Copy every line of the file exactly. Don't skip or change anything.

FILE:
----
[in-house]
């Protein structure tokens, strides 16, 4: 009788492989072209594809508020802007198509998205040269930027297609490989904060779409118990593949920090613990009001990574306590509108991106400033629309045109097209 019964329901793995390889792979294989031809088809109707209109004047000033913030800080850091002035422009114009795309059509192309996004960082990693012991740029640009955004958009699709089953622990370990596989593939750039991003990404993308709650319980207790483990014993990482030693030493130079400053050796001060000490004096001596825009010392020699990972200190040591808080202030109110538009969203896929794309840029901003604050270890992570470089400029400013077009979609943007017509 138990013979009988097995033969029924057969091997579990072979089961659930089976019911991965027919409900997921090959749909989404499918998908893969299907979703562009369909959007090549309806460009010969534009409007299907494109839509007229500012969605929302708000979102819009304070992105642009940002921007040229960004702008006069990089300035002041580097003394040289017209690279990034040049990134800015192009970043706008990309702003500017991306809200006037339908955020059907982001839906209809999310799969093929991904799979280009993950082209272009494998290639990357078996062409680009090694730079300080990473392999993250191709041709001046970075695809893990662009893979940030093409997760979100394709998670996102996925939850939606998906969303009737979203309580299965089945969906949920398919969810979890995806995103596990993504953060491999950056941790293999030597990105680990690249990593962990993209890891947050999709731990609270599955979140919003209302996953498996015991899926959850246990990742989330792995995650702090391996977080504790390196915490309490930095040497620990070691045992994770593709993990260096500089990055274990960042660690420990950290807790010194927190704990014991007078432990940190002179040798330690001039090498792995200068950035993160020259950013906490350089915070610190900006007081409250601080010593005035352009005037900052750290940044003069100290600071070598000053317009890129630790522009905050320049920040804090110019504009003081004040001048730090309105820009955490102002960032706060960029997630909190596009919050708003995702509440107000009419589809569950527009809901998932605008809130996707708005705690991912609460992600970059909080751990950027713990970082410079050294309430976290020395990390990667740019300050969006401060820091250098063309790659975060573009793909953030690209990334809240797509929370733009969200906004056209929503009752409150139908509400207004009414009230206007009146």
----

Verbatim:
[in-house]
């Protein structure tokens, strides 16, 4: 009788492989072209594809508020802007198509998205040269930027297609490989904060779409118990593949920090613990009001990574306590509108991106400033629309045109097209 019964329901793995390889792979294989031809088809109707209109004047000033913030800080850091002035422009114009795309059509192309996004960082990693012991740029640009955004958009699709089953622990370990596989593939750039991003990404993308709650319980207790483990014993990482030693030493130079400053050796001060000490004096001596825009010392020699990972200190040591808080202030109110538009969203896929794309840029901003604050270890992570470089400029400013077009979609943007017509 138990013979009988097995033969029924057969091997579990072979089961659930089976019911991965027919409900997921090959749909989404499918998908893969299907979703562009369909959007090549309806460009010969534009409007299907494109839509007229500012969605929302708000979102819009304070992105642009940002921007040229960004702008006069990089300035002041580097003394040289017209690279990034040049990134800015192009970043706008990309702003500017991306809200006037339908955020059907982001839906209809999310799969093929991904799979280009993950082209272009494998290639990357078996062409680009090694730079300080990473392999993250191709041709001046970075695809893990662009893979940030093409997760979100394709998670996102996925939850939606998906969303009737979203309580299965089945969906949920398919969810979890995806995103596990993504953060491999950056941790293999030597990105680990690249990593962990993209890891947050999709731990609270599955979140919003209302996953498996015991899926959850246990990742989330792995995650702090391996977080504790390196915490309490930095040497620990070691045992994770593709993990260096500089990055274990960042660690420990950290807790010194927190704990014991007078432990940190002179040798330690001039090498792995200068950035993160020259950013906490350089915070610190900006007081409250601080010593005035352009005037900052750290940044003069100290600071070598000053317009890129630790522009905050320049920040804090110019504009003081004040001048730090309105820009955490102002960032706060960029997630909190596009919050708003995702509440107000009419589809569950527009809901998932605008809130996707708005705690991912609460992600970059909080751990950027713990970082410079050294309430976290020395990390990667740019300050969006401060820091250098063309790659975060573009793909953030690209990334809240797509929370733009969200906004056209929503009752409150139908509400207004009414009230206007009146």